Eliminated against the gross carrying amount of the asset and the net amount
after the elimination presented in accordance with the value of the asset
revaluation.

If an intangible asset in a group of the revaluation of intangible assets can not be


revalued because there is no active market for the intangible asset, the
intangible assets are recorded at cost less accumulated amortization and
impairment loss amortization.

If the fair value of intangible assets are revalued no longer be determined by


reference to an active market, the carrying amount of the intangible asset is
revalued amount at the date of the last time a revaluation is done with reference
to an active market value less accumulated amortization and accumulated
impairment losses.
If the carrying amount of intangible assets increased as a result of revaluation,
the increase is recognized in other comprehensive income and accumulated in
equity in the revaluation surplus. However, the increase is recognized in the
income statement to reverse the decline in the revaluation of assets previously
recognized in profit or loss.
If the carrying amount of intangible assets decreased as a result of revaluation,
the decrease is recognized in profit or loss. However, the decrease is recognized
in other comprehensive income if there is a credit balance in the revaluation
surplus on that asset. Recognition of a decrease in other comprehensive income
reduces the amount accumulated in equity in the revaluation surplus.
E. AGE BENEFITS
Entity to assess whether the estimated useful life of intangible assets is limited or
unlimited and, if limited, period of time or number of production or similar units
quantity produced during useful life. Intangible assets are considered by the
entity to have an indefinite useful life when, based on an analysis of all relevant
factors there is no limit in sight at the moment on which the period the asset is
expected to generate net cash flow to the entity. Intangible assets with limited
life are amortized and intangible assets with an unlimited economic life are not
amortized.
Useful life of intangible assets arising from contractual rights or other legal rights
is not longer than the period of the contractual rights or other legal rights are,
but may be shorter depending on the period when the asset can be used
entities. If the contractual rights or other legal rights have limits that can be
renewed, the useful life of intangible assets, including the renewal period only if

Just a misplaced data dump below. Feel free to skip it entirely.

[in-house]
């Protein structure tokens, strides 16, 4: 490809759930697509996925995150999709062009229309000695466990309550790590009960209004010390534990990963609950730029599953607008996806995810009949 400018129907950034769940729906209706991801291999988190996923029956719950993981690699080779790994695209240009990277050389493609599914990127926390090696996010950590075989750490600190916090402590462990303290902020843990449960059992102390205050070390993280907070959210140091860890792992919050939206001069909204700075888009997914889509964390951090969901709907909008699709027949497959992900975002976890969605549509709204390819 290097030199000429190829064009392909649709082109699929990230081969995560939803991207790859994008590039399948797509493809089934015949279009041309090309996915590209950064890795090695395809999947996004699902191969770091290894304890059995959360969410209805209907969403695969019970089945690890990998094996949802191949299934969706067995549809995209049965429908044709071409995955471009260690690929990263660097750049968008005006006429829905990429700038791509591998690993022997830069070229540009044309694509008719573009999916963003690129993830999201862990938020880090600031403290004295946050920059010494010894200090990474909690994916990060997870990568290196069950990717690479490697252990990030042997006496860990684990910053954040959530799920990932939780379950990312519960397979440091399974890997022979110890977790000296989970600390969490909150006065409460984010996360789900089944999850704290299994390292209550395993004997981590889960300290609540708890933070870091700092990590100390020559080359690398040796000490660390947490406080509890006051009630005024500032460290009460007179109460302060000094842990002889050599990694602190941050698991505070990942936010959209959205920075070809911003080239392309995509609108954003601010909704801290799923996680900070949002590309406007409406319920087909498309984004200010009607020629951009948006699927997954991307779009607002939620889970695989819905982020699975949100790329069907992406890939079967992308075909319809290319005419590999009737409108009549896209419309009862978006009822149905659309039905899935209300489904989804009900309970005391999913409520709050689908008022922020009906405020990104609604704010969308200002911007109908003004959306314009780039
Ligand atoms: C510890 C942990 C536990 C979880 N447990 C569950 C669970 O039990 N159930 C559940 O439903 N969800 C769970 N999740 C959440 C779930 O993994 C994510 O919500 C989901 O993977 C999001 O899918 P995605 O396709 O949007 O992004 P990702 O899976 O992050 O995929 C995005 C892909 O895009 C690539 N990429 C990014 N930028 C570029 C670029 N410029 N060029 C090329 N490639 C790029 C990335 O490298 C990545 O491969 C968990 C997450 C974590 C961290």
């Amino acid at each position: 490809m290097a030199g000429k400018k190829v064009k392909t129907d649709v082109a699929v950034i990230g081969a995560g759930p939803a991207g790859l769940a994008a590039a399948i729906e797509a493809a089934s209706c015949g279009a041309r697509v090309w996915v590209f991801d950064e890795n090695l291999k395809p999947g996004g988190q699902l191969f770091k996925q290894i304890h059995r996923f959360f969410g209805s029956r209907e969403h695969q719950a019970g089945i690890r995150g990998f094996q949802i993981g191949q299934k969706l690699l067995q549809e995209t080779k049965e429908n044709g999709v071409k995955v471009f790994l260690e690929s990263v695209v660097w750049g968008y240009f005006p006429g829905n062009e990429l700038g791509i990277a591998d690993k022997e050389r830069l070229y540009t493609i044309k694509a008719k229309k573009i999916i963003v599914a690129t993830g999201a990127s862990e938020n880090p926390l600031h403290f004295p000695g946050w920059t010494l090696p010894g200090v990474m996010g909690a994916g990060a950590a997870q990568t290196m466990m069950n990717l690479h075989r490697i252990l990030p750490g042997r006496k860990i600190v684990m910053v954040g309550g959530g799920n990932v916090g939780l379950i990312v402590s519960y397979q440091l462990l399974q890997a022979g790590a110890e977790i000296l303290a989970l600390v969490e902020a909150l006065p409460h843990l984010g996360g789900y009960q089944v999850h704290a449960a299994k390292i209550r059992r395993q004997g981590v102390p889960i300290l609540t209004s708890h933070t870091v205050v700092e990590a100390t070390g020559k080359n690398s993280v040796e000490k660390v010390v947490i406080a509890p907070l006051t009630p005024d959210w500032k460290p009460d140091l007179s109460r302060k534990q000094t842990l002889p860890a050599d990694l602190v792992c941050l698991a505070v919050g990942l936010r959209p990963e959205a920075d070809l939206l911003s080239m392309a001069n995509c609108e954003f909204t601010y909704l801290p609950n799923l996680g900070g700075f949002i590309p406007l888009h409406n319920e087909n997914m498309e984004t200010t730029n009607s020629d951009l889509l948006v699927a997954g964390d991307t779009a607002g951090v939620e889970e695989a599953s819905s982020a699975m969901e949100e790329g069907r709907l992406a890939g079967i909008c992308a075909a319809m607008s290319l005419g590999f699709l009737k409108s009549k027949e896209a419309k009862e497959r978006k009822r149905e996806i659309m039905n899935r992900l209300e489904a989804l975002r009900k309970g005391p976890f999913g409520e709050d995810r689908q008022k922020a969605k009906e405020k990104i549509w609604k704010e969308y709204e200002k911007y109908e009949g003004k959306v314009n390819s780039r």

there is evidence to support renewal useful life poses no significant cost. Age
benefits acquired rights back as an intangible asset in a business combination is
the remaining period of the contractual rights granted and do not include renewal
periods.

1) Intangible Assets With Age Benefits Limited


The amortization period and amortization method
Depreciated amount of intangible assets with finite useful lives is allocated
systematically over their useful life. Amortization commences when the asset is
available for use, ie when the asset is at a location and in a condition to operate
in the manner intended by management. Amortization was discontinued in
whichever comes first time between when the assets are classified as assets held

for sale and the date when the asset is derecognized. Amortization method used
describe the consumption patterns of the entity over the future economic
benefits expected (including straight-line method, the declining balance method,
and the units of production method). If that pattern can not be determined
reliably, the straight-line method is used. Amortization charged for each period
are recognized in the income statement except as permitted by SFAS or requires
amortization is included in the carrying amount of another asset.

Residue Value
The residual value of intangible assets with finite useful life is assumed to be
zero, unless:
a) There is a commitment from a third party for the purchase of intangible assets
at the end of their useful life, or
b) There is an active market for the intangible asset and:

The residual value of intangible assets can be determined by reference to


the prevailing price in the market, and

There is a great possibility that the market will remain available until the
end of the useful life of the asset.

The residual value of intangible assets can be increased to an amount that is


equal to or greater than its carrying amount. If this happens, then the
amortization charge is zero unless and until the residual value subsequently
decreases to be lower than the carrying amount of the intangible asset.

Study Amortization Period and Amortization Method


The amortization period and method of amortization of intangible assets with
finite useful lives are reviewed at least each financial year end. If the estimated
useful life of the asset differs significantly in the forecast pattern of consumption
of economic benefits of the asset, the amortization method changed to reflect
the changed pattern. Treatment as changes in accounting estimates in
accordance with PSAK 25 (revised 2009) Accounting Policies, Changes in
Accounting Estimates and Errors.

2) Intangible Assets With Age Benefits Unlimited


Intangible assets with indefinite useful life are not amortized. In accordance with